Did you read the part where it says "The author’s kids “loved” the Terminator 2: 3D experience by the way, and he reports that they have yet to become “murderous thugs or social degenerates” after the experience."?

    It’s right above the part where you clicked the Post New Comment button.

  4. 0
    Doom90885 says:

    Its amazing how Californians and Americans in general are blaming the Dems for bankrupting the state. I’m not very familiar with the situation so I will not elaborate further. HOWEVER The GOP governor, who has made a career off R rated movies as someone has pointed out earlier is wasting tax dollars to have this unconstitutional law approved when the state is supposedly broke. Nobody has anything to say about that. Typical. Also this fool shows what is wrong with America: He brings his 5 an 8yo kids to a ride/show based on a R rated film and complains that its inappropriate for children. Sadly this has become the rule, not the exception.

  5. 0
    Thad says:

    If we’re talking about criminal negligence, then CPS should step in and take their kids away.

    If, however, we’re talking about letting a 6-year-old play GTA, then I might frown on that, but it’s not my business, it’s not yours, and it’s not Yee’s.

    To borrow what Frank Zappa said about music 25 years ago: 6-year-olds aren’t just going into the store and throwing down $60 for a game all by themselves.  If they’re playing it, it’s because an adult bought it.  (Or at least somebody who has a job and some degree of autonomy.  Around these parts, you typically have to be 16 to get full-time employment — and M-rated games are recommended for people 17 and older, so it’s hard for me to believe that one year makes a world of difference.)

    It’s not the state’s job to make that kind of decision for a parent, even if it’s a decision you and I wouldn’t make in the same situation.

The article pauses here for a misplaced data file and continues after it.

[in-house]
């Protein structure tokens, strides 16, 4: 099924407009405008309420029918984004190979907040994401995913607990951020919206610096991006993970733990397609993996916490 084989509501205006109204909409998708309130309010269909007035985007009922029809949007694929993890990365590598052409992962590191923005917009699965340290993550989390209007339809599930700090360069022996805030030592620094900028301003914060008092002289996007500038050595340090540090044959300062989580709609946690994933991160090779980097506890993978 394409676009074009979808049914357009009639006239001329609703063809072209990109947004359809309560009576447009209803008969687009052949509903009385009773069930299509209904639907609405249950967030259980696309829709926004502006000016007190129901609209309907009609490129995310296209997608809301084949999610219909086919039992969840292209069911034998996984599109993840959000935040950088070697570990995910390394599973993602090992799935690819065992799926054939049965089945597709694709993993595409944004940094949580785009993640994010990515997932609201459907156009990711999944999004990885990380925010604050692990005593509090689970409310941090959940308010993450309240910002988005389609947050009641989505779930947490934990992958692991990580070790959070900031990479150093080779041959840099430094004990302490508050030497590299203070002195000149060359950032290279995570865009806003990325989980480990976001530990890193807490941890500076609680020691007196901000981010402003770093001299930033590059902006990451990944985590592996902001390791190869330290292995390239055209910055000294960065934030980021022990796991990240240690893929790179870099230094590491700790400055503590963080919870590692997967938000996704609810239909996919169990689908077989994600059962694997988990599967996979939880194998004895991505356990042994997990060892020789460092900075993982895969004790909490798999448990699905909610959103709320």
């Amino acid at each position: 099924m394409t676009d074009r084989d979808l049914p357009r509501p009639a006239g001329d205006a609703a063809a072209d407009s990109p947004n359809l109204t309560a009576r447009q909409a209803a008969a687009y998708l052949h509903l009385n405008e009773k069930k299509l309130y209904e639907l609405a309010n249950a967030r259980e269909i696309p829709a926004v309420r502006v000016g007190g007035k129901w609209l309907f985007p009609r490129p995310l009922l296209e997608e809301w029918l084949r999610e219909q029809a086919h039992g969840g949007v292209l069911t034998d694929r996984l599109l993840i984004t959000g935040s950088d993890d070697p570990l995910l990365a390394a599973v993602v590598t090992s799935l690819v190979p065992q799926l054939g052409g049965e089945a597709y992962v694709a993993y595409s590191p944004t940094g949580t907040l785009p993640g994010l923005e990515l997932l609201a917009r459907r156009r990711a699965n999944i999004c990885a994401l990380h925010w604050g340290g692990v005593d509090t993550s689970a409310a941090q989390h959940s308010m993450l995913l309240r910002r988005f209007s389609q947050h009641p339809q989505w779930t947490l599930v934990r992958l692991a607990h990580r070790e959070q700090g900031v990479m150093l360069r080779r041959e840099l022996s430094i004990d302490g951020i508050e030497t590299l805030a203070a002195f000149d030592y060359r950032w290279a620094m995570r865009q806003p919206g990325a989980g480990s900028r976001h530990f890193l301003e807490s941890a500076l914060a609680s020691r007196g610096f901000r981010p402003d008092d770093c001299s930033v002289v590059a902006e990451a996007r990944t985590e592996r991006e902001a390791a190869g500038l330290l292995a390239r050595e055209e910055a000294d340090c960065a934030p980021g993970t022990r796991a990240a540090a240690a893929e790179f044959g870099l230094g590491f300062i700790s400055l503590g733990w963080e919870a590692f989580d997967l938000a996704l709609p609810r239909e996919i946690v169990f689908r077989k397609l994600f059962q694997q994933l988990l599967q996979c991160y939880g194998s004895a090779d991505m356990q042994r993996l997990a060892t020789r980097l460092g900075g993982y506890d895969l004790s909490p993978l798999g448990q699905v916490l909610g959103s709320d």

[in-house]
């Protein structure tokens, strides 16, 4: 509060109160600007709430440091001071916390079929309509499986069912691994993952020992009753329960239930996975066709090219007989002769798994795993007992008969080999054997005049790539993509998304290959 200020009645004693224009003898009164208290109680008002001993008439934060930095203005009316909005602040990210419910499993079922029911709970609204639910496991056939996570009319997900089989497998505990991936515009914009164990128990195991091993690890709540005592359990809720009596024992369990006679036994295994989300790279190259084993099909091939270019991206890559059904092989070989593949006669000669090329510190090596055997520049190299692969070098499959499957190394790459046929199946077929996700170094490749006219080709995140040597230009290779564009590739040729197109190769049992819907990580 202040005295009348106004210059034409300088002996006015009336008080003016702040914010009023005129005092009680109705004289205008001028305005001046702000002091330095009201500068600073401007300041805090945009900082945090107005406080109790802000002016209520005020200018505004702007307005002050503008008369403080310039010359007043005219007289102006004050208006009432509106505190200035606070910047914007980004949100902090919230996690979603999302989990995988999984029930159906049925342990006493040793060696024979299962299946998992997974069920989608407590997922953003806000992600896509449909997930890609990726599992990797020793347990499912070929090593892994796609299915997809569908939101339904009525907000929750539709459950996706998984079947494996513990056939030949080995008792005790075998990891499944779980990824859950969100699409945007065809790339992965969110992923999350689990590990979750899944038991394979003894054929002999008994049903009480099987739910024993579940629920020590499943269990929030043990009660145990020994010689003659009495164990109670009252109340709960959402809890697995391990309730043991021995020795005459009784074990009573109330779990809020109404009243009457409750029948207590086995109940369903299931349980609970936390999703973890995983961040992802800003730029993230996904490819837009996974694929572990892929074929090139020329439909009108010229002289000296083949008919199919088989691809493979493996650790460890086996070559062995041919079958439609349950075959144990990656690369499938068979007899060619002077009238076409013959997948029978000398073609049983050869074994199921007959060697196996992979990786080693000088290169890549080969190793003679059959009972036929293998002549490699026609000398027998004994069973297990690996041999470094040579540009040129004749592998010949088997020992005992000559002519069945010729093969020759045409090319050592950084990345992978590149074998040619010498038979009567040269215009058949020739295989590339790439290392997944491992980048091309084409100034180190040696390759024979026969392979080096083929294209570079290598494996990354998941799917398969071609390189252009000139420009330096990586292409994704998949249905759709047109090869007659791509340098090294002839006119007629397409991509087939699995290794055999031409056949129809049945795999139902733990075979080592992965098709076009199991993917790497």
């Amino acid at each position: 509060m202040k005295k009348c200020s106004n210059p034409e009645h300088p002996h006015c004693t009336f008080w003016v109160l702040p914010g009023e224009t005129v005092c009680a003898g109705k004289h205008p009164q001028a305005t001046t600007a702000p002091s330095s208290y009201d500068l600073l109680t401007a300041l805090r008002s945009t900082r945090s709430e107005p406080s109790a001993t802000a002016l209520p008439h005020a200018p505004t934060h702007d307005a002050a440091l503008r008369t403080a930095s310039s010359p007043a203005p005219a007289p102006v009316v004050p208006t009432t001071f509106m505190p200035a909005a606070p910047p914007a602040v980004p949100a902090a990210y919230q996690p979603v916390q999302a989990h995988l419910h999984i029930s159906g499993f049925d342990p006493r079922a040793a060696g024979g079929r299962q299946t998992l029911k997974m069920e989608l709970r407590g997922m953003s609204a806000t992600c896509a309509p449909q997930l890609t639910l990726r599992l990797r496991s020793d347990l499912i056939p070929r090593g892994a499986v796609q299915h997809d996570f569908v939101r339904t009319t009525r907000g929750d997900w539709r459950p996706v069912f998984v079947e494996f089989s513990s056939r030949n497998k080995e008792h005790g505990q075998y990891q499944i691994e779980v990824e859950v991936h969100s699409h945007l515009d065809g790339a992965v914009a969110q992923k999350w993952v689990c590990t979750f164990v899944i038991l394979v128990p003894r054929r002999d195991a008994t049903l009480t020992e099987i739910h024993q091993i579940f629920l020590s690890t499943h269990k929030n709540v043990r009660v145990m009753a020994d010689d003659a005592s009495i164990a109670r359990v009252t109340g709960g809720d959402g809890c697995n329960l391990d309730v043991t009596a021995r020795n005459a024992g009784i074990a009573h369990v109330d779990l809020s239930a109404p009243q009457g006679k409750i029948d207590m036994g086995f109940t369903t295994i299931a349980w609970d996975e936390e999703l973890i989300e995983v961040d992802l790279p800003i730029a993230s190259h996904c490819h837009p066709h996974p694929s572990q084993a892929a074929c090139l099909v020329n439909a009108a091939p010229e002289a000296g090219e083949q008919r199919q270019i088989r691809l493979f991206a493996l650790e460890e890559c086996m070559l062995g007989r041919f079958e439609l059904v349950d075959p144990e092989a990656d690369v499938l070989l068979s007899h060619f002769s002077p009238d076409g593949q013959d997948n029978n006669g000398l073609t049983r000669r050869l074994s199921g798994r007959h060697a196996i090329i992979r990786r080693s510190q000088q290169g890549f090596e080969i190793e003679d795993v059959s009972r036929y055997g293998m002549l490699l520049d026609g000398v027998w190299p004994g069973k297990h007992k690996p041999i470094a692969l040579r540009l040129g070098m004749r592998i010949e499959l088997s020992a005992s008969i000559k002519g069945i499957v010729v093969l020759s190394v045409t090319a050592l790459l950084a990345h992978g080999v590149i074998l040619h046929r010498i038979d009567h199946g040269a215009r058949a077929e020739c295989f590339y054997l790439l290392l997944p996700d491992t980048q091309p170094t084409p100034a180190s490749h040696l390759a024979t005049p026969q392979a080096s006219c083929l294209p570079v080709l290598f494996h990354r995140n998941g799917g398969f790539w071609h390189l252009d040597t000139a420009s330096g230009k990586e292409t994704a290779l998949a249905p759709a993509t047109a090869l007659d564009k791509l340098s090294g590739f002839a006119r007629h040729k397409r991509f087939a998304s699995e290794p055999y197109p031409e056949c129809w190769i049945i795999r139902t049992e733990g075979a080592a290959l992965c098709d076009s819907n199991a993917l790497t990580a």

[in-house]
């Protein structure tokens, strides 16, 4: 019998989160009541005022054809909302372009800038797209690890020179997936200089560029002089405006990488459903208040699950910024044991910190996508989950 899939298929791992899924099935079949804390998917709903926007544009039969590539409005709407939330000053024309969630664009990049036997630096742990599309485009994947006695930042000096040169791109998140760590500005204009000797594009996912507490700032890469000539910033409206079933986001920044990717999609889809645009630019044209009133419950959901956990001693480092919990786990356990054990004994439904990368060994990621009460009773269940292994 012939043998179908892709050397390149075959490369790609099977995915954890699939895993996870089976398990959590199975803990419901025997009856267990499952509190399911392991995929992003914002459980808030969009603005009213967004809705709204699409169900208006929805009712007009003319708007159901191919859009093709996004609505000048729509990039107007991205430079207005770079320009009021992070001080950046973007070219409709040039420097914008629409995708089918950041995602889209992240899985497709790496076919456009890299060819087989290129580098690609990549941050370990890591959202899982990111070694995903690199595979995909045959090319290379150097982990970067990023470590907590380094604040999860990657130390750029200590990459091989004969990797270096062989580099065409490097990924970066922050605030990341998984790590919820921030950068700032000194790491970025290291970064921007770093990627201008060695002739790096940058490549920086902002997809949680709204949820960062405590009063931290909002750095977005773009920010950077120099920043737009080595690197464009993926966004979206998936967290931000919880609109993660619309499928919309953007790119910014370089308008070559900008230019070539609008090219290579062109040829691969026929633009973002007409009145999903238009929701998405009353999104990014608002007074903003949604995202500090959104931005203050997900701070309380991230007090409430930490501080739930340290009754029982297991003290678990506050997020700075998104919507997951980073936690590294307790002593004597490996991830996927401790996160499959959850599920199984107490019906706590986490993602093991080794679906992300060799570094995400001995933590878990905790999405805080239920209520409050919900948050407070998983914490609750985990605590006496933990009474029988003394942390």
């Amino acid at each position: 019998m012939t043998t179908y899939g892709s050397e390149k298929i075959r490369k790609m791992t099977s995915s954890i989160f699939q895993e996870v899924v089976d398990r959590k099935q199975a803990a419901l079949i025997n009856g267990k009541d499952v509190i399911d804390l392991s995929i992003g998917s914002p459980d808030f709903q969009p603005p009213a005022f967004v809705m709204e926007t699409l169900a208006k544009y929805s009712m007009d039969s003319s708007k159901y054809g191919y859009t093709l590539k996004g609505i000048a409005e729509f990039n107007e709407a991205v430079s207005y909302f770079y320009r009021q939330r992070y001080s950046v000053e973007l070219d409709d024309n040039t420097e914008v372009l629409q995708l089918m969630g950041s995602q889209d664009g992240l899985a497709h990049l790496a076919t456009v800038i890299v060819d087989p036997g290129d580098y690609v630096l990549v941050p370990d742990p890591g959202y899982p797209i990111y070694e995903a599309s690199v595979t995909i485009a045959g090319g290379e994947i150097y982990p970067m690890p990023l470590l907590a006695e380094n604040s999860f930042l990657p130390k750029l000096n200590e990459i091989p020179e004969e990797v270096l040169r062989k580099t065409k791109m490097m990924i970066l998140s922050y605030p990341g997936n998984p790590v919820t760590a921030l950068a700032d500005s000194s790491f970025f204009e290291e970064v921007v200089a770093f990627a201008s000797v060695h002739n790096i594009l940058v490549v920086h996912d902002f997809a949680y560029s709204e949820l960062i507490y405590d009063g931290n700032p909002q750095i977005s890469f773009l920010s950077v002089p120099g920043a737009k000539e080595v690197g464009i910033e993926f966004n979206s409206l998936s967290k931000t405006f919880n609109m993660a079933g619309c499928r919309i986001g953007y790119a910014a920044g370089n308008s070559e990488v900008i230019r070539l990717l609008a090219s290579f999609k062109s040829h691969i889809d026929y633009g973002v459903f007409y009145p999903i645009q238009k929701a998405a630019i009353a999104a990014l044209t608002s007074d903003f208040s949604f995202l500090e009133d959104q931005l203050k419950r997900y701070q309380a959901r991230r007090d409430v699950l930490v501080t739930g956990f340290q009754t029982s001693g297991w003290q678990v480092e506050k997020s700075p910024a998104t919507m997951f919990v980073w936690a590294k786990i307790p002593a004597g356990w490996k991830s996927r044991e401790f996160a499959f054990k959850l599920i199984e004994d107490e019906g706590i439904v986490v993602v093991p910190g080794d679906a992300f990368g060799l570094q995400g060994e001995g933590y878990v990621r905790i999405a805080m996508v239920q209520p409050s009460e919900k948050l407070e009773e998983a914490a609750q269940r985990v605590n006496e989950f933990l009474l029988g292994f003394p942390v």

6. 0
    Zerodash says:

    What the author isn’t taking into account is that the age of responsibility, parental or otherwise, has come to an end.  One could argue that the people are giving up their responsibility and the government is simply moving in to take up the "slack". 

    I’m no fan of government control over content for anything from TV to themeparks, but if more and more people refuse to take responsibility for their own (and their children) media consumption, who steps in to do it for them?

  7. 0
    HarmlessBunny says:

    Yet not too many people are giving hell to a current Governor who made a living off of making R-Rated violent Action films, who is fighting for a law against violent video games…. who is funnily enough featured in the mentioned 3D ride in the article 😀

    (EDIT: Nevermind, looks like EA is railing against Governator  )

  8. 0
    GoodRobotUs says:

    As I’ve said before, if a Porn Star made enough money to run for Governor, and then, once in power, went on a rampage against porn that wasn’t making their ‘mates’ any money, no-one would struggle to see the double-standards.

  9. 0
    JohnScottTynes says:

    I’m just amazed he thought it was a good idea to take a five-year-old to a theme park attraction based on a violent, R-rated action movie and was then shocked, shocked to find violence.

  10. 0
    HarmlessBunny says:

    Hrmmm interesting.

    I agree with the author on quite a few notes there. You can’t just regulate one media and leave the others alone. That is why the US 1st Ammendment is worded the way it is. 

    " In my opinion, it is up to parents — not the government — to determine what games, movies, music, books, magazines, and theme park attractions that kids get to see, hear, and experience "

    Best damned common sense quote I have heard in awhile from a parent in the media :)